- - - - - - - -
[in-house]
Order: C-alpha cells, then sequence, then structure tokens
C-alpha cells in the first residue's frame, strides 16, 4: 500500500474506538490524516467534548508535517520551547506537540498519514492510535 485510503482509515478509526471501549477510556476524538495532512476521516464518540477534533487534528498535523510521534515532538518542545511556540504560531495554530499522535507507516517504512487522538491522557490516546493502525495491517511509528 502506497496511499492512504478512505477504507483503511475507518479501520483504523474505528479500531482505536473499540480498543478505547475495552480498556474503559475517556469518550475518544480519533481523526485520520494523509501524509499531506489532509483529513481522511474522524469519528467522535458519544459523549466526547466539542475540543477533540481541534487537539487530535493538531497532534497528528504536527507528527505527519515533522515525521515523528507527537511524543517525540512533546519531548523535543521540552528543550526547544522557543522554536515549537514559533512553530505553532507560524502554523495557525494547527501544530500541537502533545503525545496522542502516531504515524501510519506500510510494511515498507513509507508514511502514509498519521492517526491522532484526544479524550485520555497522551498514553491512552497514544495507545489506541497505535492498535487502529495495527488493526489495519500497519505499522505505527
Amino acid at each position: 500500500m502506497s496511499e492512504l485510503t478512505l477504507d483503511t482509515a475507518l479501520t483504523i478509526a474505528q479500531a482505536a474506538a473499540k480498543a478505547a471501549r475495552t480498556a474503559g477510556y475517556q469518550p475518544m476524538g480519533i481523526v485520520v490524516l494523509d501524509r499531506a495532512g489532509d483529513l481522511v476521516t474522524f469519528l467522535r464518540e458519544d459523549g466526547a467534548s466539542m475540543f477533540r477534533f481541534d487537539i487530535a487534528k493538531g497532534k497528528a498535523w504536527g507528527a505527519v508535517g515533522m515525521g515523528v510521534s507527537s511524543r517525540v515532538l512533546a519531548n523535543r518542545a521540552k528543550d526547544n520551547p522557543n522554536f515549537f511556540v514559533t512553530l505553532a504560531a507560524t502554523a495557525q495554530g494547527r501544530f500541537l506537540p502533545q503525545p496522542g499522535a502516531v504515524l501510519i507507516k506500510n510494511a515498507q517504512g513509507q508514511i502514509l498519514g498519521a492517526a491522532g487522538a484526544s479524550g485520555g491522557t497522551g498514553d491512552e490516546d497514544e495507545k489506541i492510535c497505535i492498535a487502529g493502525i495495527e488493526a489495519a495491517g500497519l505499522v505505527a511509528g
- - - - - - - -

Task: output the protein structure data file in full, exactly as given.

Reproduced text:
[in-house]
Order: C-alpha cells, then sequence, then structure tokens
C-alpha cells in the first residue's frame, strides 16, 4: 500500500474506538490524516467534548508535517520551547506537540498519514492510535 485510503482509515478509526471501549477510556476524538495532512476521516464518540477534533487534528498535523510521534515532538518542545511556540504560531495554530499522535507507516517504512487522538491522557490516546493502525495491517511509528 502506497496511499492512504478512505477504507483503511475507518479501520483504523474505528479500531482505536473499540480498543478505547475495552480498556474503559475517556469518550475518544480519533481523526485520520494523509501524509499531506489532509483529513481522511474522524469519528467522535458519544459523549466526547466539542475540543477533540481541534487537539487530535493538531497532534497528528504536527507528527505527519515533522515525521515523528507527537511524543517525540512533546519531548523535543521540552528543550526547544522557543522554536515549537514559533512553530505553532507560524502554523495557525494547527501544530500541537502533545503525545496522542502516531504515524501510519506500510510494511515498507513509507508514511502514509498519521492517526491522532484526544479524550485520555497522551498514553491512552497514544495507545489506541497505535492498535487502529495495527488493526489495519500497519505499522505505527
Amino acid at each position: 500500500m502506497s496511499e492512504l485510503t478512505l477504507d483503511t482509515a475507518l479501520t483504523i478509526a474505528q479500531a482505536a474506538a473499540k480498543a478505547a471501549r475495552t480498556a474503559g477510556y475517556q469518550p475518544m476524538g480519533i481523526v485520520v490524516l494523509d501524509r499531506a495532512g489532509d483529513l481522511v476521516t474522524f469519528l467522535r464518540e458519544d459523549g466526547a467534548s466539542m475540543f477533540r477534533f481541534d487537539i487530535a487534528k493538531g497532534k497528528a498535523w504536527g507528527a505527519v508535517g515533522m515525521g515523528v510521534s507527537s511524543r517525540v515532538l512533546a519531548n523535543r518542545a521540552k528543550d526547544n520551547p522557543n522554536f515549537f511556540v514559533t512553530l505553532a504560531a507560524t502554523a495557525q495554530g494547527r501544530f500541537l506537540p502533545q503525545p496522542g499522535a502516531v504515524l501510519i507507516k506500510n510494511a515498507q517504512g513509507q508514511i502514509l498519514g498519521a492517526a491522532g487522538a484526544s479524550g485520555g491522557t497522551g498514553d491512552e490516546d497514544e495507545k489506541i492510535c497505535i492498535a487502529g493502525i495495527e488493526a489495519a495491517g500497519l505499522v505505527a511509528g